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  February 5, 2001

Head of Human Resources Finds Retiring
More Than She Bargained For

Her career has involved dealing directly or indirectly with thousands of retirements, but when it came time to leave her own job, UConn's chief negotiator found retiring was more than she had bargained for.

"I hadn't quite realized the magnitude of the change involved, but I'm excited," said Virginia Miller, vice chancellor for human resources, a day before stepping down after more than 10 years at UConn and a total of 25 years working for the State of Connecticut in the fields of labor relations and personnel administration.

Her early years at UConn were perhaps the hardest. When the Weicker administration laid off hundreds of state employees during the recession of the early 1990s, she had to deliver pink slips to those laid off from the University. To Miller, keenly aware of what she calls "the human connection" in her work, it was a wrenching responsibility.

Her time at UConn also involved overseeing a massive wave of early retirements in 1997, under a state incentive program. As some of the vacancies created began to be filled, Miller initiated an orientation program for new employees at the University.

Under her guidance, UConn has emerged as a leading state agency in dealing with violence in the workplace. The human resources department also has established a data entry program to enable graduate assistants to get paid more promptly; fashioned a career development tool presented at a national human resources conference last fall; produced an employee handbook that was distributed for the first time last month; and formed a new training program for supervisors that will be launched this spring.

Ed Marth, executive director of the American Association of University Professors, UConn chapter, in a letter to Miller on the occasion of her retirement, praised her for "many hours of fair dealing and compassion for those in need.

"Ginnie made a great difference for the better for hundreds, if not thousands," he added.

Miller, who grew up in Glastonbury, began her career working for a year for the Central Intelligence Agency. Then she moved back to Connecticut and heard about the career opportunities for women in state government.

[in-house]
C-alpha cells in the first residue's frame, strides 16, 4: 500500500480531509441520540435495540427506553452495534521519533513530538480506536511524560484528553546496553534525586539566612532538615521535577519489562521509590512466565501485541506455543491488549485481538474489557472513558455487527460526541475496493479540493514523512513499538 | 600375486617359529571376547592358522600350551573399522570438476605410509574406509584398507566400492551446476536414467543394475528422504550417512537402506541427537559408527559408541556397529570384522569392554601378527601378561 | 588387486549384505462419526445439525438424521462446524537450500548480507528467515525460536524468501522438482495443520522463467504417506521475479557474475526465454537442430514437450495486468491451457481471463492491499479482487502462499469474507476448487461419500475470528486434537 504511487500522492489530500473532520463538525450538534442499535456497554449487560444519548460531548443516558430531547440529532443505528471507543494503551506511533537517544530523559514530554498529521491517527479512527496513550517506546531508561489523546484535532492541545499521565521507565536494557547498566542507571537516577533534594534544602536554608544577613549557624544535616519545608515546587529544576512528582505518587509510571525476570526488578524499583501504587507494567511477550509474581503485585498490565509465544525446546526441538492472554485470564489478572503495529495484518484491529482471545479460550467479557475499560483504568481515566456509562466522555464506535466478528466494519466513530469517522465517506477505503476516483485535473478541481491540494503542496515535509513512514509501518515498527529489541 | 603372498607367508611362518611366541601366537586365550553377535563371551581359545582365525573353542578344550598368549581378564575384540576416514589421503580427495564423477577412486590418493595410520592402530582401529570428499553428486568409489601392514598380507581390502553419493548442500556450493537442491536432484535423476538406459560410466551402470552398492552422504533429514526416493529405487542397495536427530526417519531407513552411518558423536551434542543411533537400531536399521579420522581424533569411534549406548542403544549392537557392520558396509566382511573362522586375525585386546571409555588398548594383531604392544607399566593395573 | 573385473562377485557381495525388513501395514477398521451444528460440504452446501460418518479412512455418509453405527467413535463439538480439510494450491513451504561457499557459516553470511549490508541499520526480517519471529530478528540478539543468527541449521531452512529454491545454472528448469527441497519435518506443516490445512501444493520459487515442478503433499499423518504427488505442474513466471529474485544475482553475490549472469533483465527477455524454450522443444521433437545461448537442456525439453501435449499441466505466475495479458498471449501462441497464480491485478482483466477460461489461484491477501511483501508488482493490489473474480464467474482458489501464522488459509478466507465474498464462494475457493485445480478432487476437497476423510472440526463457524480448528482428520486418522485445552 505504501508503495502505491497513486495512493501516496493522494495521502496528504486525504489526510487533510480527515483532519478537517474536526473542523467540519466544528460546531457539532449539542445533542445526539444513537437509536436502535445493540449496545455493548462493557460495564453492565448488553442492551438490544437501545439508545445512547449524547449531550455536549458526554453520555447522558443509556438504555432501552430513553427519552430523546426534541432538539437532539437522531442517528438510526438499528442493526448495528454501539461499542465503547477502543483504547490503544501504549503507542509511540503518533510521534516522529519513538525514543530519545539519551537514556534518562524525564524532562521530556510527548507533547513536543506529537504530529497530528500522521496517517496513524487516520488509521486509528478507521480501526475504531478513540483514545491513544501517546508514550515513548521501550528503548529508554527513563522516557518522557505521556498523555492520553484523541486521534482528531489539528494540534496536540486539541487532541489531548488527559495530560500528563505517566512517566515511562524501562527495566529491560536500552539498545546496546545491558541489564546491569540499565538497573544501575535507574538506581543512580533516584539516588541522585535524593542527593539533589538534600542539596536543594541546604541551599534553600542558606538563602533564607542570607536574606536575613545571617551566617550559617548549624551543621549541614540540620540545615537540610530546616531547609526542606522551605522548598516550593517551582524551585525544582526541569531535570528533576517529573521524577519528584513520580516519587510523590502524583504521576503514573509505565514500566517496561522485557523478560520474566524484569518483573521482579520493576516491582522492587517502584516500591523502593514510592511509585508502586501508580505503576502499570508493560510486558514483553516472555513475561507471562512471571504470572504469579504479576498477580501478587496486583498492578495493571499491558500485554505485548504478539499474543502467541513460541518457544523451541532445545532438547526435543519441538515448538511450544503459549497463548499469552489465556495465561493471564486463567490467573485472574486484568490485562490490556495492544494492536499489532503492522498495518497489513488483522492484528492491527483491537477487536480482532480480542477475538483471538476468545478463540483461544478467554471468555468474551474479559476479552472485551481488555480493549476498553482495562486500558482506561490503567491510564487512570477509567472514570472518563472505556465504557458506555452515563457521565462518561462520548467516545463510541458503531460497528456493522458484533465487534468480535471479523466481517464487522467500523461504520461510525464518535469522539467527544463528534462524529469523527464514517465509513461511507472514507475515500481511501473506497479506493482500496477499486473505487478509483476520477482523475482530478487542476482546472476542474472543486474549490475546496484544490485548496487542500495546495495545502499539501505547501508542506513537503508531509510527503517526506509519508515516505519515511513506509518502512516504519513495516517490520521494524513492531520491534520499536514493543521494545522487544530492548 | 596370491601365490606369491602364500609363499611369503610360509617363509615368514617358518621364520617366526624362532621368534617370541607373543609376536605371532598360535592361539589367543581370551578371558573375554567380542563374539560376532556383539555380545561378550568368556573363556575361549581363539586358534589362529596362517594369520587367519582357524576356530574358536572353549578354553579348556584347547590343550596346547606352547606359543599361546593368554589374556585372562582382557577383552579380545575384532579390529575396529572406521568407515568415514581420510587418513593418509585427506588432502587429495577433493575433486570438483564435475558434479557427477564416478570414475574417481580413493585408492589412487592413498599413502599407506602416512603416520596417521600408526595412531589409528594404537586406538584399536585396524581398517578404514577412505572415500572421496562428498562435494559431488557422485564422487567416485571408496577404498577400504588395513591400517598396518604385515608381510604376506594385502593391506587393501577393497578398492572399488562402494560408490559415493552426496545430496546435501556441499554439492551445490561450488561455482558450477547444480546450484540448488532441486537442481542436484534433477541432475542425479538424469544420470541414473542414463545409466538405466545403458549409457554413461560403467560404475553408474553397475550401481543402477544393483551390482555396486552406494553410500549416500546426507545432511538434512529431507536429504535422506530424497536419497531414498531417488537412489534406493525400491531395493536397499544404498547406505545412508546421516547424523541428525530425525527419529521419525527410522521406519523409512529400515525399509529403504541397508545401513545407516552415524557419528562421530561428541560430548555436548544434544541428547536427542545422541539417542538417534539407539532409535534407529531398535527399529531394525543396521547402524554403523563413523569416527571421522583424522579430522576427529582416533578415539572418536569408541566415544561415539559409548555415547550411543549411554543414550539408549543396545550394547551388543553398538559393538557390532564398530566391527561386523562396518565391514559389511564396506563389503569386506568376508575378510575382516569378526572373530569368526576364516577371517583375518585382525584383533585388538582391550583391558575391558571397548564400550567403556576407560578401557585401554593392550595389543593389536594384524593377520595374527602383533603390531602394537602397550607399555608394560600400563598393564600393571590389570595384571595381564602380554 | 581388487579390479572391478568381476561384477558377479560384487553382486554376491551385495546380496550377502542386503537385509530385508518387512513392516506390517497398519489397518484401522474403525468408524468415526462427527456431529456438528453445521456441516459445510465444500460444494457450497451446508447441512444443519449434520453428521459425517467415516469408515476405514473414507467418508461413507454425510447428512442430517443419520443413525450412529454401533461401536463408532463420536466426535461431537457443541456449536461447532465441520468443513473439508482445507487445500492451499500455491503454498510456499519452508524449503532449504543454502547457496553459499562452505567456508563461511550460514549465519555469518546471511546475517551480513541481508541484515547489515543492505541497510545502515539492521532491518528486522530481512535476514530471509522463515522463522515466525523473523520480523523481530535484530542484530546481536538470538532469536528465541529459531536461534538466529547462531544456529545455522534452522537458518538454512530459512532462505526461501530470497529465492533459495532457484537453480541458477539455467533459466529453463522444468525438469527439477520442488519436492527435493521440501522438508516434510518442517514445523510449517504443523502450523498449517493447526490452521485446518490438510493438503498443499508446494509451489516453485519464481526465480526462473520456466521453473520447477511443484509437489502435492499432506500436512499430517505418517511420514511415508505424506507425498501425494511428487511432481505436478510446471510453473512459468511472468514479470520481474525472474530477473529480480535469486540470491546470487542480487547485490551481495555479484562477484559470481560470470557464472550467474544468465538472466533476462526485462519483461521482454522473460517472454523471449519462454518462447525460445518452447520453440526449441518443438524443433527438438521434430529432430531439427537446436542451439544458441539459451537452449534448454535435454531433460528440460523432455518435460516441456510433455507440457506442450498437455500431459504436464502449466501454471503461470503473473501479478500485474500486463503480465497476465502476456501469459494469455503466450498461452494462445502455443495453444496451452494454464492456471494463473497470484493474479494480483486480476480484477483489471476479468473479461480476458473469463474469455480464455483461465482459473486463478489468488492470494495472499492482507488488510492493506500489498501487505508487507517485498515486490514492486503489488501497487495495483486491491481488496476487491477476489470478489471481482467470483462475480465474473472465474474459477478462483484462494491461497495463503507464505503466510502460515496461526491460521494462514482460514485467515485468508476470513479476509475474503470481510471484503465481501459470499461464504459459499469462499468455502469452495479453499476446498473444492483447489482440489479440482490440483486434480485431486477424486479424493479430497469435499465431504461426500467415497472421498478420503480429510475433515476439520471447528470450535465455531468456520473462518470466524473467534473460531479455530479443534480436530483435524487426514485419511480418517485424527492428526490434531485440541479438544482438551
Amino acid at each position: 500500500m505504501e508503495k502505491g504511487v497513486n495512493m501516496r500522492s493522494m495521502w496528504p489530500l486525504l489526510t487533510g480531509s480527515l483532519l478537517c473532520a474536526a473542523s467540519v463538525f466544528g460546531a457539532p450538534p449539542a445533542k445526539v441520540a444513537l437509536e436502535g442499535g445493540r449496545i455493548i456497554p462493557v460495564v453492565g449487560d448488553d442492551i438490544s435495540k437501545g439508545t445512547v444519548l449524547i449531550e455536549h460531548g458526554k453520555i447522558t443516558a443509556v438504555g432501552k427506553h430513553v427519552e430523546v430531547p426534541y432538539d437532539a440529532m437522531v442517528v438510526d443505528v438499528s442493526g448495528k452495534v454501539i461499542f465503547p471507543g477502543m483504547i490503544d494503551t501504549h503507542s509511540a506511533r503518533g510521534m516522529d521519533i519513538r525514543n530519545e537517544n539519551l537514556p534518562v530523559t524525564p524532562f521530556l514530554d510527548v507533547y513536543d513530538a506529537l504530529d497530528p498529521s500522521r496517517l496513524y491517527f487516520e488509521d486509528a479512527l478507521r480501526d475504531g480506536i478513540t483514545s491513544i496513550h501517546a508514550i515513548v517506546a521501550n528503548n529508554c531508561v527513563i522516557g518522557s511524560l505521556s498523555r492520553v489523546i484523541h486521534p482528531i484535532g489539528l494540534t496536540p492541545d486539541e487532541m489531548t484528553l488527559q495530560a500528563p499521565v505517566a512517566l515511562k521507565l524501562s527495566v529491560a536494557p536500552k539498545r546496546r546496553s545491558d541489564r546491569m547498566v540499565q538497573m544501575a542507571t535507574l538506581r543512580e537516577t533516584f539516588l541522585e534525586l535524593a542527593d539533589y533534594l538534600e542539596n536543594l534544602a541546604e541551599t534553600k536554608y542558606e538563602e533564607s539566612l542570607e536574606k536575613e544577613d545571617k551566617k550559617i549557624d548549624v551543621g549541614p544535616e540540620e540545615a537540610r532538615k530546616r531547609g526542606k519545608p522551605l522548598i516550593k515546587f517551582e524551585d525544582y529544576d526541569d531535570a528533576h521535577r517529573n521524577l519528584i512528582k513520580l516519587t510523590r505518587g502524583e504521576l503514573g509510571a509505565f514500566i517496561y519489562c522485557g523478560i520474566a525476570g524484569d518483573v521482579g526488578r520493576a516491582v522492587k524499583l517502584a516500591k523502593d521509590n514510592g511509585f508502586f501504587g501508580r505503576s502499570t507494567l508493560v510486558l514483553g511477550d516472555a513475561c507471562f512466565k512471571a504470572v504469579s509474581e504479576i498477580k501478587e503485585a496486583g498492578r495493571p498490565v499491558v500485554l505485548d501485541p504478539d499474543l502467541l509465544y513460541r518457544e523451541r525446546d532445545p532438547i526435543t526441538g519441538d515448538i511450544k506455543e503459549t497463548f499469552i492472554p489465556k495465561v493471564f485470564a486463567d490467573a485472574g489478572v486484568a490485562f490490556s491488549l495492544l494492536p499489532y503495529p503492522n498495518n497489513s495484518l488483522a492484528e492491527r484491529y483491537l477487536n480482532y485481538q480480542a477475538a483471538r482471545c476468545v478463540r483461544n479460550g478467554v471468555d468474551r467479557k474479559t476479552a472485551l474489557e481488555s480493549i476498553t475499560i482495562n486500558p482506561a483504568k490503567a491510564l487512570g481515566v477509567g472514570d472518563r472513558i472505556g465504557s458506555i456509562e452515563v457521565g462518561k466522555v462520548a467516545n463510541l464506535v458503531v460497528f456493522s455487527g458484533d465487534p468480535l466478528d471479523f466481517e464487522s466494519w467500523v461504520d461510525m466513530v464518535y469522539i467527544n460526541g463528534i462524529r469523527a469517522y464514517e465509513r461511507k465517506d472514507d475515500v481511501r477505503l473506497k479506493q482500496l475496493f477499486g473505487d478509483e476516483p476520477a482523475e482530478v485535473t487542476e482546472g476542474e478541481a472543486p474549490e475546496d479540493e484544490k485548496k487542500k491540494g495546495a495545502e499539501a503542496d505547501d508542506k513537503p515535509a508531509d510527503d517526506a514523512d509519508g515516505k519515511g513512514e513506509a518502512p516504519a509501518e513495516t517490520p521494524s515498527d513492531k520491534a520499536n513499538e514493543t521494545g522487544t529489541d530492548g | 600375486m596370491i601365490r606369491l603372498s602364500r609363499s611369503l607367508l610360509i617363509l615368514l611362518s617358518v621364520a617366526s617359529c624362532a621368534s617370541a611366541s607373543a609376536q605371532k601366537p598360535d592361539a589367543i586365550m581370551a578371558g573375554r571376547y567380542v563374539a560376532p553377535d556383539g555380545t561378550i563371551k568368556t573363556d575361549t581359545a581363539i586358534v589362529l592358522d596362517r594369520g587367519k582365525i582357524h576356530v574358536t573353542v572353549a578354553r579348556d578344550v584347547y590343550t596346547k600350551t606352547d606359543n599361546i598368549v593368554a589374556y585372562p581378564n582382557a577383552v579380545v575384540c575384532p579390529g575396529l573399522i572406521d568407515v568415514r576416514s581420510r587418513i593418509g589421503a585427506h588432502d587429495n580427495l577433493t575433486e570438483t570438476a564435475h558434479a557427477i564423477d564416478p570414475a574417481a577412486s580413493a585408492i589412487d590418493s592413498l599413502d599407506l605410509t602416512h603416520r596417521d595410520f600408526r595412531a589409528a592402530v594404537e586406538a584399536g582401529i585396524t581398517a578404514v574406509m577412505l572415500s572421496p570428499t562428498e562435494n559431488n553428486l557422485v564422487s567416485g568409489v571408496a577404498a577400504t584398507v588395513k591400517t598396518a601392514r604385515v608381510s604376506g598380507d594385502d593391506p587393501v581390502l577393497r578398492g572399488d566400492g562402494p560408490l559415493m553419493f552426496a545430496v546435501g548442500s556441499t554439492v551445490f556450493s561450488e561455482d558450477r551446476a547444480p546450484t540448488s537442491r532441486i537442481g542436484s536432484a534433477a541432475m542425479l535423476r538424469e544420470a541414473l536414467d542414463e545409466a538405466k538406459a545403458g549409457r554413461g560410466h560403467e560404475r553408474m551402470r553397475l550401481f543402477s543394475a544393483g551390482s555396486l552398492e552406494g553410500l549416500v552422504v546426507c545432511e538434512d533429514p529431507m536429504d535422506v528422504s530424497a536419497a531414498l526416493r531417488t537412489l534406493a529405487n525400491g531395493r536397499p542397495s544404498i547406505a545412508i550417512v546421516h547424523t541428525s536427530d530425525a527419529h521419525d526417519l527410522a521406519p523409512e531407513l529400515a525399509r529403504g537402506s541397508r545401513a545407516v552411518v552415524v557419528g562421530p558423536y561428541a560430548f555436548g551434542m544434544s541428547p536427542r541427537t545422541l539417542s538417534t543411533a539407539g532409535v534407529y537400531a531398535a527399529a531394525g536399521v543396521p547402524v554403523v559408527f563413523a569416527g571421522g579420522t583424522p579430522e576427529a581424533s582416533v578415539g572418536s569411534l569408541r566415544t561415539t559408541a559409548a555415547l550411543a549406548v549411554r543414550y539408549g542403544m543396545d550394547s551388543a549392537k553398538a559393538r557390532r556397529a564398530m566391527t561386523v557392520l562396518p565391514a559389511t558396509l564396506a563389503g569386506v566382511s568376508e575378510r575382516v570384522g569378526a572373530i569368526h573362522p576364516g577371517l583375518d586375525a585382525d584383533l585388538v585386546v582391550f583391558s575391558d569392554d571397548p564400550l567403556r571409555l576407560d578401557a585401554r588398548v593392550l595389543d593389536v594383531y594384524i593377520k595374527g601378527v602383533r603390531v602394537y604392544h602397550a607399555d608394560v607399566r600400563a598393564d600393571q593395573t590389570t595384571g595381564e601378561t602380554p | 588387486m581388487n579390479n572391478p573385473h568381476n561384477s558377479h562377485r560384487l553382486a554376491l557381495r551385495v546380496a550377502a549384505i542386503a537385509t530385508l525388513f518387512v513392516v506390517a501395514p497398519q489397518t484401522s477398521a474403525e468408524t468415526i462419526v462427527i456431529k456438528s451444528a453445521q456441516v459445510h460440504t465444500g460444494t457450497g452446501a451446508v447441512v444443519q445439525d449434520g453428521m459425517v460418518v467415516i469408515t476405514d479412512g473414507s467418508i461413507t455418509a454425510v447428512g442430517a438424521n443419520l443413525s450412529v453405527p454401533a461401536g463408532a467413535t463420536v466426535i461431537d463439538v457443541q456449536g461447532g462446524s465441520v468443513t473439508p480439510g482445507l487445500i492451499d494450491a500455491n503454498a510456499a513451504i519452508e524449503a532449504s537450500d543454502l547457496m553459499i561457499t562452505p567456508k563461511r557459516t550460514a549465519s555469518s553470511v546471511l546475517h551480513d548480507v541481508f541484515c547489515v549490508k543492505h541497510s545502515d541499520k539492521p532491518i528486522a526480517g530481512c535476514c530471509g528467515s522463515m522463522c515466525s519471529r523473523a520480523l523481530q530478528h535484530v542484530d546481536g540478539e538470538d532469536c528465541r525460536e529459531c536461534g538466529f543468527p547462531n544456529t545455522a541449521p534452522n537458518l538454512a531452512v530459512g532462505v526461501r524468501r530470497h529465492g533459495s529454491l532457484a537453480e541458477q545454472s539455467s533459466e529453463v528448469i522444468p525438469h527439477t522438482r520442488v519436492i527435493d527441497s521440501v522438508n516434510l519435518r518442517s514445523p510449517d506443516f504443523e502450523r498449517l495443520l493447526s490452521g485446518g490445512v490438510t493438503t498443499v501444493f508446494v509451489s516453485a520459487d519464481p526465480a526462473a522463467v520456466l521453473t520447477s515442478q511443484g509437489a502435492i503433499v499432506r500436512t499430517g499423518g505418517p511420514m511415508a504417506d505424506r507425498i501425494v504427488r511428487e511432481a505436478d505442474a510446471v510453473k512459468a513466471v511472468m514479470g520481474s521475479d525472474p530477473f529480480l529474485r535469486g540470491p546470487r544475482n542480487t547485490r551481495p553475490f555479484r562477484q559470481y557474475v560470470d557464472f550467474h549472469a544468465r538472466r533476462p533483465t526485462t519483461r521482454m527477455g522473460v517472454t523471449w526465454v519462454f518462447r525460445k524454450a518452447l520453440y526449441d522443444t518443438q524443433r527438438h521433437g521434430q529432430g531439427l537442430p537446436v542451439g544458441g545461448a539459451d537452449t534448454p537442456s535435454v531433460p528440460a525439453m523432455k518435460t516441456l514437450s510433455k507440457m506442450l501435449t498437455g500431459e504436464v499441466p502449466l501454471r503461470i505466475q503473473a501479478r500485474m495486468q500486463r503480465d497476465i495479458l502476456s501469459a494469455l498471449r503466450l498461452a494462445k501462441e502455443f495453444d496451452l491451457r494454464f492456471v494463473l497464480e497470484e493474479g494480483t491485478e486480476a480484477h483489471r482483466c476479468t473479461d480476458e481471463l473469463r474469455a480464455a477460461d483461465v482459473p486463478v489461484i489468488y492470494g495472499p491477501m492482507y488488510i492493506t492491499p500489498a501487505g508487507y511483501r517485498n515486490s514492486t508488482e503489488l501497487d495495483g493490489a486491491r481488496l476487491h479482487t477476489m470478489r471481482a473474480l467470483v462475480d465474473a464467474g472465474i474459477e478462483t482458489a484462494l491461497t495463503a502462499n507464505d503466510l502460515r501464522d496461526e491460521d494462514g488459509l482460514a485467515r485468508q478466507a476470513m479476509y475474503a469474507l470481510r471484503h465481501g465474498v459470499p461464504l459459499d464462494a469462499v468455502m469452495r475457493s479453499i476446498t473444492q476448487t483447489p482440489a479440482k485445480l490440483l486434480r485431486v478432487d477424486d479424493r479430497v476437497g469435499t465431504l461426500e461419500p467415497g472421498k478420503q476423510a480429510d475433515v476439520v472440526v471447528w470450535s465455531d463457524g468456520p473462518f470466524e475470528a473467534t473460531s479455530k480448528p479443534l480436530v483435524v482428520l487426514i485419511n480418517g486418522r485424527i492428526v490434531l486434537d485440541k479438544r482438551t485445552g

"I wanted a place without the glass ceiling I perceived in the business world," she said.

She joined the Department of Mental Health at a time when the state was moving toward collective bargaining and later joined the state's first negotiating team, to negotiate a contract with the maintenance union.

After working for many years at DMH and subsequently at the Department of Mental Retardation, she joined UConn as a labor relations specialist in 1990. The early mentoring she received from Joan Geeter, then the University's assistant vice president for labor relations, inspired her not only to serve as a mentor to new employees herself but to foster mentoring relationships among senior and junior employees throughout the University.

When the University's personnel and labor relations functions were merged into a single department of human resources in 1996, Miller was appointed the first vice chancellor of human resources.

The scope of her position has been extensive. It encompasses oversight of employment services, conduct of all labor relations, benefits administration, recruitment and retention, and the development of policy related to human resources.

There is probably no UConn employee in Storrs, on the regional campuses, or at the School of Law whose work life has not been touched by Miller. (The Health Center has its own human resources department.) Yet many "know" her best from her weather announcements, broadcast via the University's voice mail system. Others know her from her involvement in community activities such as the Husky Hauler moving-in-day program, or the end-of-semester Midnight Breakfast for students at exam time.

Although Miller's last day on the job was Feb. 1, many of her ties with UConn will continue.

She will remain the University's chief negotiator, under a state provision that enables retirees to continue working for up to 120 days. During that period, she expects to finalize the recently negotiated professional employees' (UCPEA) contract, as well as to negotiate the next faculty (AAUP) contract and an intersession agreement.

And look for her on campus. An avid fan of Husky basketball and the Connecticut Repertory Theatre, in her spare time she and her husband Paul - who suffered a serious neck injury many years ago and has had major spinal surgery - also plan to work out at UConn's fitness center.

Elizabeth Omara-Otunnu